Two stories that have received a lot of attention lately have caused me to have more hope for our young girls. I’m speaking of Mike Jeffries, owner of Abercrombie and Fitch, and his comments about fat people not being welcome in his stores, as well as the outcry over the ways the Disney Company changed the lead character from the movie Brave, Merida, when they added her to their princess line of dolls. Here’s why I am more hopeful.
The best way to change the way the culture is sexualizing and objectifying girls at younger and younger ages is to raise our awareness of how universal and ubiquitous the detrimental messages and images about women are. I hope every parent becomes more cognizant of just how omnipresent these unhealthy images are. They are seen in most mall windows, magazine ads, TV shows, movies, and all over the internet; they are everywhere!
When you notice them, point them out to your daughters and then help them make sense of them. Ask them questions about why companies would present sexual images, and guide them in understanding that what they see in these ads is not real. All girls need to know that the girls and women they see in these advertisements have been airbrushed and photo-shopped, and that almost no one looks like that. Thus they don’t need to internalize them as the expectation they are to live up to.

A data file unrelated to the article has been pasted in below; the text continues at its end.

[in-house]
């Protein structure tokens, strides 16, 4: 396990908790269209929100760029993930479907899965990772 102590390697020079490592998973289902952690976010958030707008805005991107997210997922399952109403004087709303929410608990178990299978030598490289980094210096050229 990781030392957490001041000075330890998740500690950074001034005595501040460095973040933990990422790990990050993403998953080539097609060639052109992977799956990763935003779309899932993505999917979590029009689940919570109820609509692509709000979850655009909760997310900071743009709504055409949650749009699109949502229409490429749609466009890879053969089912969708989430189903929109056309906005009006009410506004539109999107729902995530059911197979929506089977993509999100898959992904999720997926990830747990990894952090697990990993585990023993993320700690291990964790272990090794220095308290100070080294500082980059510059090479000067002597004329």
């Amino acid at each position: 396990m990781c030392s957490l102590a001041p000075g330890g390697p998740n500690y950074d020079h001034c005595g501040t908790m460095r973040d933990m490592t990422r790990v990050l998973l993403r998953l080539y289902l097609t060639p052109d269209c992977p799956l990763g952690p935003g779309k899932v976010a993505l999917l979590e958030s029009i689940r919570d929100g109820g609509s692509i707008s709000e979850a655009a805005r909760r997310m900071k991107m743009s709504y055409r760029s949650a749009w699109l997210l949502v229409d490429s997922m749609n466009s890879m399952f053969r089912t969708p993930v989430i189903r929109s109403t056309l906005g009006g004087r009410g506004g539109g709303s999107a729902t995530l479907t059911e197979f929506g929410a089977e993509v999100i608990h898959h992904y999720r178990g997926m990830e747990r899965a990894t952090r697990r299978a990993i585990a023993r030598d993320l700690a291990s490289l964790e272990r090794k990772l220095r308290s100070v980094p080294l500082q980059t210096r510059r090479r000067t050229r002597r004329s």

Having this awareness will make it easier for girls to accept that the way they look is just right for them, and to spend less time comparing themselves to false images. It’s a process for girls for sure, especially as they maneuver through the challenging middle school and high school years, and in particular the many changes in their bodies brought on by puberty.
But being media savvy takes some of the unnecessary pressure off of them. That is why I am more hopeful today. Parents are coming to the realization that we have a role to play in educating our girls about all of the images that infiltrate their lives. Girls will not become victims of them if we teach them to take charge of them.
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